And even bigger than that is the trend that some Chinesecall the trend of moving towards a small state and a big society. Aseconomic reform continues, the government in China and the ChineseCommunist Party simply have fewer and fewer responsibilities. Theydo less; society and individuals do more and more. And that is avery different strategy and style of political change.
So in all these areas -- new generations, new wealth,new economic reforms and a different approach to political reform --Ithink it is a very different place than it was nine years ago.
Q Can I ask a question for Mr. Lardy? On the subjectof the economic reform that is taking place and the pending layoffsin the state industries, certainly one of their last -- that wasjust, you know, a dream, a glimmer, for some reformers. Is therereally an expectation that there are going to be such wholesalelayoffs that society is going to be turned upside down?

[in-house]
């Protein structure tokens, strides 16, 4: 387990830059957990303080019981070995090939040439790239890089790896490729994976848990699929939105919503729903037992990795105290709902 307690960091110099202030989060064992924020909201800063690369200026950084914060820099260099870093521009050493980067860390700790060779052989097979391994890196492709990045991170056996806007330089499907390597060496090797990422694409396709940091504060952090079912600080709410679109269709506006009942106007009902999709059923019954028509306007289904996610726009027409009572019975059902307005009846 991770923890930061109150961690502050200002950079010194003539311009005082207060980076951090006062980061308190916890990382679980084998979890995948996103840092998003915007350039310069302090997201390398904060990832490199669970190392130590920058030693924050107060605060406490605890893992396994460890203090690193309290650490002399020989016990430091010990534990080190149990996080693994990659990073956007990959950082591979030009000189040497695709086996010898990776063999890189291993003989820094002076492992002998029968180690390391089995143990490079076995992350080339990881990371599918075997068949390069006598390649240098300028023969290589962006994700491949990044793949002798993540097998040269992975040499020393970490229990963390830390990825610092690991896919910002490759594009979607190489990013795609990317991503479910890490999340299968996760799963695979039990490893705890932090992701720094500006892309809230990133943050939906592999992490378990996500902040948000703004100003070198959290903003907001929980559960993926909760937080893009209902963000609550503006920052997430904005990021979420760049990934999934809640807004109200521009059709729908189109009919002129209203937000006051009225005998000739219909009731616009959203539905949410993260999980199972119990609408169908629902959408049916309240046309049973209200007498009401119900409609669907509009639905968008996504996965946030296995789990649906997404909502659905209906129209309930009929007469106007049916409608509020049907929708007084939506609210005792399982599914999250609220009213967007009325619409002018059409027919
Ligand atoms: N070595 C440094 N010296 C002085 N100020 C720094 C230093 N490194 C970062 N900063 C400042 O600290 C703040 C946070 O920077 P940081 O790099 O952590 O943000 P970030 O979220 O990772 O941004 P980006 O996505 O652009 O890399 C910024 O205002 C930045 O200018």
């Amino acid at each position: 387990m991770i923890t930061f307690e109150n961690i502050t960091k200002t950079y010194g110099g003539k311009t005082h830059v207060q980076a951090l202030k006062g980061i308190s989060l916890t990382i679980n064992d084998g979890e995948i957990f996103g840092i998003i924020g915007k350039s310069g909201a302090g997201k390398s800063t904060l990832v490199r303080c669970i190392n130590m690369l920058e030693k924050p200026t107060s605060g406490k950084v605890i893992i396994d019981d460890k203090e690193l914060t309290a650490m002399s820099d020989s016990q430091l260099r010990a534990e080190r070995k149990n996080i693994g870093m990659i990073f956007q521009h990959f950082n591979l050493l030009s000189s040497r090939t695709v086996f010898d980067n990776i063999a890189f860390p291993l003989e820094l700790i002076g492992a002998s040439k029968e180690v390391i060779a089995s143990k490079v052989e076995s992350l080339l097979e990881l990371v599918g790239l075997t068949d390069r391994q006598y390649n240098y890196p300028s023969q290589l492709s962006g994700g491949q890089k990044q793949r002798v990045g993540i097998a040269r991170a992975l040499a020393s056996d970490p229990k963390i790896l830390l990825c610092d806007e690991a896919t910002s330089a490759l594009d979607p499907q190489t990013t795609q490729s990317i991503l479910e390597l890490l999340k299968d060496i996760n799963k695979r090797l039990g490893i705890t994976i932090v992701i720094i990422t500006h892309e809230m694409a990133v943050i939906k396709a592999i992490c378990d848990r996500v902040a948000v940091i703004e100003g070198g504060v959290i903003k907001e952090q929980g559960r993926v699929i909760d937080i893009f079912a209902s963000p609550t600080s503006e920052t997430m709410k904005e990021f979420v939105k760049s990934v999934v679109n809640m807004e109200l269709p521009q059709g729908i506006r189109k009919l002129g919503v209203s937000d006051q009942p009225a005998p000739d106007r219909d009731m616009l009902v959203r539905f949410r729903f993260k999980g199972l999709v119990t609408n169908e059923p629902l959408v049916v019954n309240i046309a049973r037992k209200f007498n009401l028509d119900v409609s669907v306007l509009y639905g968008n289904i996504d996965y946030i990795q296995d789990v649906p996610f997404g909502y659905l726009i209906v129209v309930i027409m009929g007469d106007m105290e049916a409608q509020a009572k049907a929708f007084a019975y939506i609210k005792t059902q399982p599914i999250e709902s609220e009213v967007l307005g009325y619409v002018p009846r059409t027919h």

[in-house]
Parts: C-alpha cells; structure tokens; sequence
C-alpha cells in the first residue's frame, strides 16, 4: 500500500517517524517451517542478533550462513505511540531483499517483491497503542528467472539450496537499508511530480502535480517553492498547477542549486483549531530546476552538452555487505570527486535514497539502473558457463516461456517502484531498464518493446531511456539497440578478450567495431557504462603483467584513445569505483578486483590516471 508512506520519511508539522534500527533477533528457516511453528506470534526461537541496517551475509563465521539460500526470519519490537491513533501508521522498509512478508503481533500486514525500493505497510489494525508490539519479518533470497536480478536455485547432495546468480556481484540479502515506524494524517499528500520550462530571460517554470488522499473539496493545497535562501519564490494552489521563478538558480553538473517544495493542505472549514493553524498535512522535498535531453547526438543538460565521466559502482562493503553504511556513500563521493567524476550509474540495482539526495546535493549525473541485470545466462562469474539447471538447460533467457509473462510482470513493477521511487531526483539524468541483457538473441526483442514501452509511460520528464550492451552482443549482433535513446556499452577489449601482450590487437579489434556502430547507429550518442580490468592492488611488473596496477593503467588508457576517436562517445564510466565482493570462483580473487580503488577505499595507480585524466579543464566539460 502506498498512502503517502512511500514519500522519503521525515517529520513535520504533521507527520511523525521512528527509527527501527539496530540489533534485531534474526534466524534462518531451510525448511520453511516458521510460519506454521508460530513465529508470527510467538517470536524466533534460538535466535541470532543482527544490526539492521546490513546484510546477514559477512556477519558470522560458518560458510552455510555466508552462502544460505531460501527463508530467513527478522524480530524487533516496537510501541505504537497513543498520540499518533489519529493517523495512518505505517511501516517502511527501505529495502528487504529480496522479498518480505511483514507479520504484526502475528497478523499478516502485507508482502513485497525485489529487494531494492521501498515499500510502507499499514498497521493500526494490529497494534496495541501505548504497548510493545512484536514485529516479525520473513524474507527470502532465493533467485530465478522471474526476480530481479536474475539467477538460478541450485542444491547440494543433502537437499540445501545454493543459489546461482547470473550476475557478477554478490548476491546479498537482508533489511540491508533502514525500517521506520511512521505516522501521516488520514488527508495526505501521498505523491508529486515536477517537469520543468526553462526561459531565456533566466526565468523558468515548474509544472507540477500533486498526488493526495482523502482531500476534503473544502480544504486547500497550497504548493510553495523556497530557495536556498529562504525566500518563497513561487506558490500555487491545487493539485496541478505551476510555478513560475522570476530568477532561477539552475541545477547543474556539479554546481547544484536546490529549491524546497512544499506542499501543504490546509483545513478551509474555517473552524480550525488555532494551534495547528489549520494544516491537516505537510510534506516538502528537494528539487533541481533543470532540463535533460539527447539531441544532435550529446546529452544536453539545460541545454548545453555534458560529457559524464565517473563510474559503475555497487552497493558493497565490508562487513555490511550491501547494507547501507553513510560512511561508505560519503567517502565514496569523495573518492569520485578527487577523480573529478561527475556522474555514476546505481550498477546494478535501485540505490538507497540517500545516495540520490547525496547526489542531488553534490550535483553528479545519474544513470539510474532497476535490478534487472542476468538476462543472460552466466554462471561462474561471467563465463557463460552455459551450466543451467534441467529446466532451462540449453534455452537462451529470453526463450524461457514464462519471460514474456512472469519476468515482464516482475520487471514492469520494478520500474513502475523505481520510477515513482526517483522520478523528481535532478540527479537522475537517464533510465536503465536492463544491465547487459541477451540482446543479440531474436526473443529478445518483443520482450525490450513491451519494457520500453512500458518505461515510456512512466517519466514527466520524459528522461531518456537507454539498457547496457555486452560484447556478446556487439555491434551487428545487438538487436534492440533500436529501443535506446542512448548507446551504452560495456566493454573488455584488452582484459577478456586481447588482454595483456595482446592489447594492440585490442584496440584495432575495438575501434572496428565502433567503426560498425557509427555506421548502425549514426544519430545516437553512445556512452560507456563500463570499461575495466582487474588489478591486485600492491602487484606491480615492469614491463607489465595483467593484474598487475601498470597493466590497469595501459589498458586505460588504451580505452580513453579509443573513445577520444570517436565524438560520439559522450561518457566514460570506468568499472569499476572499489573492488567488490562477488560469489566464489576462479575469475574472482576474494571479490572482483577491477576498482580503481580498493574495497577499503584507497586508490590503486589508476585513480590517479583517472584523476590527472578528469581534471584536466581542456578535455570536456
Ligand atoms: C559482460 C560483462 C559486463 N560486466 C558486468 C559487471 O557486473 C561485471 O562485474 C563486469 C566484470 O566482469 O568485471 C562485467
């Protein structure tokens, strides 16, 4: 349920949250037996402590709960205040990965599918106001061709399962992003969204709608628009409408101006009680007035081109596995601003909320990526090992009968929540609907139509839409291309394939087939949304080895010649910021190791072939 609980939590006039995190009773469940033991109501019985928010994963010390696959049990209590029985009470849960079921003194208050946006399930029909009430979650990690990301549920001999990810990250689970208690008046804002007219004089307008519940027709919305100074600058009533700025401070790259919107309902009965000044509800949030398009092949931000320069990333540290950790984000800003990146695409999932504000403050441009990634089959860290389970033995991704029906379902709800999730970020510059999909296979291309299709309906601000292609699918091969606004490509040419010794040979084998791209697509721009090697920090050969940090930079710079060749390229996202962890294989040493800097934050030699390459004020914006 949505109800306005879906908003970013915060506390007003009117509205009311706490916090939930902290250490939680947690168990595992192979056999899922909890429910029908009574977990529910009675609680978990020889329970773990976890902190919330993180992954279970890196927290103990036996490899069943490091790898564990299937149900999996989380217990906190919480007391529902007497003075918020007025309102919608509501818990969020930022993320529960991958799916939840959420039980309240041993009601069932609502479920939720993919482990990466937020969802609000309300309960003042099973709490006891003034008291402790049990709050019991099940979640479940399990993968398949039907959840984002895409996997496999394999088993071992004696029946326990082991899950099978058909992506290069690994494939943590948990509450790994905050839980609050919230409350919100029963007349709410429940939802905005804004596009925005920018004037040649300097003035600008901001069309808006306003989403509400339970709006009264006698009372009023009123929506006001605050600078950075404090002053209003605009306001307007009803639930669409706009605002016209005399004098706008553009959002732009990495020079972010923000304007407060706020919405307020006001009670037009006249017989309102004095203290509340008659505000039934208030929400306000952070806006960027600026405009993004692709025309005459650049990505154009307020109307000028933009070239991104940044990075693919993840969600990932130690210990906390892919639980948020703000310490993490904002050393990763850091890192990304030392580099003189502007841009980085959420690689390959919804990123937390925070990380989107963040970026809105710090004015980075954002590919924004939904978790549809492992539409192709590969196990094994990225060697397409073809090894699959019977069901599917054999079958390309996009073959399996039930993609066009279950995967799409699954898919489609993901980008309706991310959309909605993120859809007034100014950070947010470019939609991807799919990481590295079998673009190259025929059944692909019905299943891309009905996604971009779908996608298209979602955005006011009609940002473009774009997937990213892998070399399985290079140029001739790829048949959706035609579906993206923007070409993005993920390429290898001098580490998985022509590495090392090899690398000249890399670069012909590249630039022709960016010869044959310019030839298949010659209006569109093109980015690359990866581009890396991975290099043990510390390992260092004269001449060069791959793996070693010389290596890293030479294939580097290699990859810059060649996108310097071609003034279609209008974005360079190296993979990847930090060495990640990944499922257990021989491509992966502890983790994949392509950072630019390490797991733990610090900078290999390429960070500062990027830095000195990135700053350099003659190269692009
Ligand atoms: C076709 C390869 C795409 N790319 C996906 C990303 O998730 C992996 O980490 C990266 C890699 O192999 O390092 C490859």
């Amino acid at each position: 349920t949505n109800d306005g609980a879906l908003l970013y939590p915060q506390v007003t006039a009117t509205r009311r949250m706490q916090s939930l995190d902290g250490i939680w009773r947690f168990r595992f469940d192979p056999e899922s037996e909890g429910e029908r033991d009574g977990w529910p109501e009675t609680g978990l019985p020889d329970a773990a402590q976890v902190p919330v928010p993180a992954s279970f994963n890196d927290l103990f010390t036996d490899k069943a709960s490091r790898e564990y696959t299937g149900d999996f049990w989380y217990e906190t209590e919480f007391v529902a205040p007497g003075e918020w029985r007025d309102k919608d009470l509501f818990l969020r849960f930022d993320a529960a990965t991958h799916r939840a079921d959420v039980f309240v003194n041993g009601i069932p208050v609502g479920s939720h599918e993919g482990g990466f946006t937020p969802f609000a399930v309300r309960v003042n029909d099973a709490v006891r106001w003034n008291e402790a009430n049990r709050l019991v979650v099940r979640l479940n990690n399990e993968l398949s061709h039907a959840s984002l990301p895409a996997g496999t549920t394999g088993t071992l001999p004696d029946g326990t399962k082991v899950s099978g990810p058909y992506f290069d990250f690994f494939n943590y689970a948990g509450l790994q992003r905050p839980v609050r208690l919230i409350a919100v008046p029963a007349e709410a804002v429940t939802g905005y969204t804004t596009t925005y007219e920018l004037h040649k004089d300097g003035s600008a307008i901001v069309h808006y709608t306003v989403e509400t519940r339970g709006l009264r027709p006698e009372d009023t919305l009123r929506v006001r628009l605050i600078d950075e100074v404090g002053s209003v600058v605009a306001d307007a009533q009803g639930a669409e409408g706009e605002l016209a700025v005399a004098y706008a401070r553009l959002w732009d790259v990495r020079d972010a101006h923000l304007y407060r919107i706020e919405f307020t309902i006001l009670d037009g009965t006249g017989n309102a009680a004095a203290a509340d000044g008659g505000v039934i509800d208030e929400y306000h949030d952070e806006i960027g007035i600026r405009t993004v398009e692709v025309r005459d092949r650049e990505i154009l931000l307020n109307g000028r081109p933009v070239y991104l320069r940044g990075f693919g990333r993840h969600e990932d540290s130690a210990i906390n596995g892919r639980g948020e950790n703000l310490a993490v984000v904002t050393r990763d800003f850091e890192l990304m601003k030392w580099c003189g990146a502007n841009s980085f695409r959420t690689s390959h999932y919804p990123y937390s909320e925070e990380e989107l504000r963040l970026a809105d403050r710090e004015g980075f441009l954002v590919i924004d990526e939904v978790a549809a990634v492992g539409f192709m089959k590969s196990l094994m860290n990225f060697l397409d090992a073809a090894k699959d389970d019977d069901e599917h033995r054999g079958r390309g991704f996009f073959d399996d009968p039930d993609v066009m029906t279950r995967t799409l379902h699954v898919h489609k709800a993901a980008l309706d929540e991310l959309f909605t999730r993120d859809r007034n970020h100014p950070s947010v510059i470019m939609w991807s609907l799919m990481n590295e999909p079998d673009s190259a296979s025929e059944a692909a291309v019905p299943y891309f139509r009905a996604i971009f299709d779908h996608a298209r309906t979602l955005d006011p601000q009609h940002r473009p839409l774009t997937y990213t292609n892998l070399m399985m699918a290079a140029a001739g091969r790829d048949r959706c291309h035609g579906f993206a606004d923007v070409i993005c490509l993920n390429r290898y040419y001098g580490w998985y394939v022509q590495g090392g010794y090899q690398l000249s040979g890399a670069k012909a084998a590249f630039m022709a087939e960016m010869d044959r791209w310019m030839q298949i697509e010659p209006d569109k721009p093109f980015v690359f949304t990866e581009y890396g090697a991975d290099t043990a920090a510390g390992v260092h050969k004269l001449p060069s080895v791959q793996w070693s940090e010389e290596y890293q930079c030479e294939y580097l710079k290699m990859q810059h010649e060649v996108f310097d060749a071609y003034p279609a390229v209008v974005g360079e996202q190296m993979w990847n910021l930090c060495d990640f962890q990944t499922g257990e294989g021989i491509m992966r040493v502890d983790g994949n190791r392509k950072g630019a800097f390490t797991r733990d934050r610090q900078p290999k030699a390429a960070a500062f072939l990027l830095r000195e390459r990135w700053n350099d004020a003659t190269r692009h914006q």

DR. LARDY: Well, I would begin by saying there alreadyhave been wholesale layoffs in many places. Whether or not societyis ultimately going to be turned upside down, we'll have to wait andsee. But I think one should not underestimate the progress that hasalready been made in recent months -- really, some of it began morethan a year ago. But the acceleration of layoffs is very dramatic,particularly in places like the northeast. Unfortunately, you won'tbe going there, but that is where it's more visible. I mean,combined with striking changes in the skyline and tremendous increasein traffic jams in most cities, which you'll see right away.